Squeeze The World

Expect a Down Market 25% of the Years - What Should an Investor Do?

Squeeze The World

It is difficult being a patient investor in a frantic and always available news environment. Everyday we are bombarded with “bad” news:  Will Greece default on their debt and exit the Euro? Is China’s economy going to slow down? There are even concerns about sales slowing for beloved Apple. And everyone has an opinion of how you should invest your hard-earned money in this current environment.

So what should an investor do?

Stay Focused on the Long-Term

Charles Ellis, a noted investment author stated, “The average long-term experience in investing is never surprising, but the short-term experience is always surprising.”

To illustrate what Mr. Ellis stated, let’s look at the short-term return distribution of the S&P 500 Index. The below chart illustrates the 1-year monthly rolling period returns for the past 50 years, 7 months. As you can see, there is a wide distribution of returns from the mean. You could be down 43% or up 61% … and every number in between. This is what we call uncertainty!

But now let’s look at 25-year rolling period returns for the S&P 500 over the same time period. The mean return is almost the same, but look how the distribution of returns has dramatically narrowed. Beautiful!

Risk and return are interrelated, there is no doubt about it, but you can help control your risk by following these three very important factors:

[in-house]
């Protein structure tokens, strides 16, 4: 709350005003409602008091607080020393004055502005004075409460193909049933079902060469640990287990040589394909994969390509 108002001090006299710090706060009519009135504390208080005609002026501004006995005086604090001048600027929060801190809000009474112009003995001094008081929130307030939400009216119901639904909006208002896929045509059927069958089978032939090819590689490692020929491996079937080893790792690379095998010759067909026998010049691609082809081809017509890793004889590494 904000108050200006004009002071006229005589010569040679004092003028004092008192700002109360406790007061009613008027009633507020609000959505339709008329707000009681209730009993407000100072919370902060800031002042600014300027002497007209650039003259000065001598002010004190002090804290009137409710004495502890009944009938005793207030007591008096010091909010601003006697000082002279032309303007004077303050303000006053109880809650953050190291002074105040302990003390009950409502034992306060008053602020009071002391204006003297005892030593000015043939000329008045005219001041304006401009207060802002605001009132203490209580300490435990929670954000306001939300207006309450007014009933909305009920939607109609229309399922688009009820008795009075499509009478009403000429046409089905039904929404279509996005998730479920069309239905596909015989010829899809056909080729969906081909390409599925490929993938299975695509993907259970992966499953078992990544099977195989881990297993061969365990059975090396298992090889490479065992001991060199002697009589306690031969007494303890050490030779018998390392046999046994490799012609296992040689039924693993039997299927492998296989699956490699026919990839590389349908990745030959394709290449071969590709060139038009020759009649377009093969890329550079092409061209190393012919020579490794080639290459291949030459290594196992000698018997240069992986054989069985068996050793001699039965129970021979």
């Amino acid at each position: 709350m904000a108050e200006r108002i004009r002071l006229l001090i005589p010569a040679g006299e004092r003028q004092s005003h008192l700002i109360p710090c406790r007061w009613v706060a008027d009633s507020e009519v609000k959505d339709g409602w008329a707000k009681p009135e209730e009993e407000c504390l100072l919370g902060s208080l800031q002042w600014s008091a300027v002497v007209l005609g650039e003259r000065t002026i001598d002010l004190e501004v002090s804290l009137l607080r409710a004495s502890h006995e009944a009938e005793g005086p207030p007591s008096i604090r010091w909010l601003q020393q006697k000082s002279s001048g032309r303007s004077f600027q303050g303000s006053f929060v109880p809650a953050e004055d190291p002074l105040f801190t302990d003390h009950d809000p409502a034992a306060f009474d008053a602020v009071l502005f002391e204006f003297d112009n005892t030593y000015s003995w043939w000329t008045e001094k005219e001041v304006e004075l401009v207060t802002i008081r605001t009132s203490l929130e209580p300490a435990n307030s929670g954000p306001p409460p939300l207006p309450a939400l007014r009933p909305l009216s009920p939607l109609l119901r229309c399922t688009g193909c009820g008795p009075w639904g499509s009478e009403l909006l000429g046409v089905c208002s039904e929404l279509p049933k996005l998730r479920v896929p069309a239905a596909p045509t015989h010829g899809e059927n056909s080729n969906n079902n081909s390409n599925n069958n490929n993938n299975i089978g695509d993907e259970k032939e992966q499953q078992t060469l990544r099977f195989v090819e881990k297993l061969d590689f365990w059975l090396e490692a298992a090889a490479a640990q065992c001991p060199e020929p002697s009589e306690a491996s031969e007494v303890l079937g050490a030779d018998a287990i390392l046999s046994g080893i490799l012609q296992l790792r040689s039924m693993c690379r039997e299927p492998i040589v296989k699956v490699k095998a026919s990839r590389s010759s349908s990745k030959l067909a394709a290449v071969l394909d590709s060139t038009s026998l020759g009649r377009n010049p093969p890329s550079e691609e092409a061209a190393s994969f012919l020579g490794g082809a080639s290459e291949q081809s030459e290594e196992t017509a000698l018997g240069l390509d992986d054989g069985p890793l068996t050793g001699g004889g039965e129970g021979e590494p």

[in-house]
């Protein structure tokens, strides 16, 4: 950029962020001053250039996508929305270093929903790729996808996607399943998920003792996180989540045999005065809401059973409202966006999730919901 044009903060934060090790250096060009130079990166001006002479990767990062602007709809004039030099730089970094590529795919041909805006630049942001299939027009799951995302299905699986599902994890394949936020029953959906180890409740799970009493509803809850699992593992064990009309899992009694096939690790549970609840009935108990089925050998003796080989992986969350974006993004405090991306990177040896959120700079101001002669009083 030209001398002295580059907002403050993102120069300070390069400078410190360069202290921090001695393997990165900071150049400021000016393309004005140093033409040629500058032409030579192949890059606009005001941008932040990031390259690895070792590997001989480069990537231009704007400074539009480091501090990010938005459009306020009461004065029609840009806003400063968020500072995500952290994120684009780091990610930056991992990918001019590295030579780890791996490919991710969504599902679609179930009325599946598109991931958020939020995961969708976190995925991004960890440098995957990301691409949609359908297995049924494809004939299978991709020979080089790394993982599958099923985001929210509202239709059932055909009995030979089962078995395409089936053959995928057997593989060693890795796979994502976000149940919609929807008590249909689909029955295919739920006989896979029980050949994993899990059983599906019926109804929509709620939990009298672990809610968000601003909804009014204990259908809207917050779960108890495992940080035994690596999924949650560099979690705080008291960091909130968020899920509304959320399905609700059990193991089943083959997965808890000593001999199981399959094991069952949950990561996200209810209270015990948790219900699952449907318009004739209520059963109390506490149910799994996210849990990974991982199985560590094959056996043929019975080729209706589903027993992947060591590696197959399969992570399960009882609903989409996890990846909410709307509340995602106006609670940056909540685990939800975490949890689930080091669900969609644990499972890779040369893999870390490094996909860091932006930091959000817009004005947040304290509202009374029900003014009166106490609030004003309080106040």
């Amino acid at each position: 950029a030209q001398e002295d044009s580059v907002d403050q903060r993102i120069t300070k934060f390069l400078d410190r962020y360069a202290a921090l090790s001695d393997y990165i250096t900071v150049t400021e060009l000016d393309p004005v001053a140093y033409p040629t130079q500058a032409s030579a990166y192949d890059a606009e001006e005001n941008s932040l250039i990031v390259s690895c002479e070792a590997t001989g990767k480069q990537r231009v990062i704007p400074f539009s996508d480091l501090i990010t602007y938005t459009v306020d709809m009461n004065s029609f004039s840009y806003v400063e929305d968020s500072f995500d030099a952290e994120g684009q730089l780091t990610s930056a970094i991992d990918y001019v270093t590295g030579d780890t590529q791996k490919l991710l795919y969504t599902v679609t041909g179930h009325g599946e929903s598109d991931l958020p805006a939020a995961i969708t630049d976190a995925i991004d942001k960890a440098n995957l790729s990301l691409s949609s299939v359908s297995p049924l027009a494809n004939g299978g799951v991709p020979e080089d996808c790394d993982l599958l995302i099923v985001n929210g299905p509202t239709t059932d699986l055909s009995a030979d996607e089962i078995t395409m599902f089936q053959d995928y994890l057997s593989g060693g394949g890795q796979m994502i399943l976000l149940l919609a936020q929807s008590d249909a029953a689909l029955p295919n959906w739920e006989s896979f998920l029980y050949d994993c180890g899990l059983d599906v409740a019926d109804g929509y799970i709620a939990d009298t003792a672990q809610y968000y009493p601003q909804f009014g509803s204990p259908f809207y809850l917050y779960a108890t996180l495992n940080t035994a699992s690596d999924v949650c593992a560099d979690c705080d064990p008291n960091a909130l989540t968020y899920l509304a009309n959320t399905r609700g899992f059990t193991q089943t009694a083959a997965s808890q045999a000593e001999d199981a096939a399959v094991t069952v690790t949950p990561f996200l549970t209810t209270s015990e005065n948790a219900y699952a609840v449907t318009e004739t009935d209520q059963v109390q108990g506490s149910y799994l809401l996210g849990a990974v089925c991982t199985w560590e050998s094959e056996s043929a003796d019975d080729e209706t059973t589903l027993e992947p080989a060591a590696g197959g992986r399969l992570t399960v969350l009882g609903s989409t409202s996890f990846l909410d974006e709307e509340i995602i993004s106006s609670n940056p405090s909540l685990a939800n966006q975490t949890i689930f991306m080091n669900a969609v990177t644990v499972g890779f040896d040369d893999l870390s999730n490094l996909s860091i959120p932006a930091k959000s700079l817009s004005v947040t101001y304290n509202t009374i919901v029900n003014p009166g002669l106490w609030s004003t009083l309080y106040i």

• Invest in low-cost, globally diversified index funds;
  • Determine how much risk is right for you;
  • Stay the course through both up and down markets.

Expect and Plan For a Down Market

One of the many benefits of having historical market data is that we are able to use it to better understand and characterize both the risks and returns of asset classes and empower investors to make better decisions. With this long-term data, the chart below illustrates that every investor should expect a down market 25% of the time – about every 1 in 4 years.  Just expect it, don’t worry about it, and keep enjoying life.

Another point this market history shows us is that stock market declines are temporary, but the overall upward trend is permanent! The chart below shows the growth of a dollar over the last 87 years, marked with 15 major news events. While the news events created volatility, they were largely irrelevant in the long-term outcome. This chart also further supports the fact that quality data provides the most useful tool for investors to construct risk appropriate portfolios.

In summary, the use of long-term historical data enables investors to build an asset allocation that meets their own risk capacity and equips them with the knowledge to withstand short-term volatility. Investors should rely on large sets of historical data when building an investment portfolio.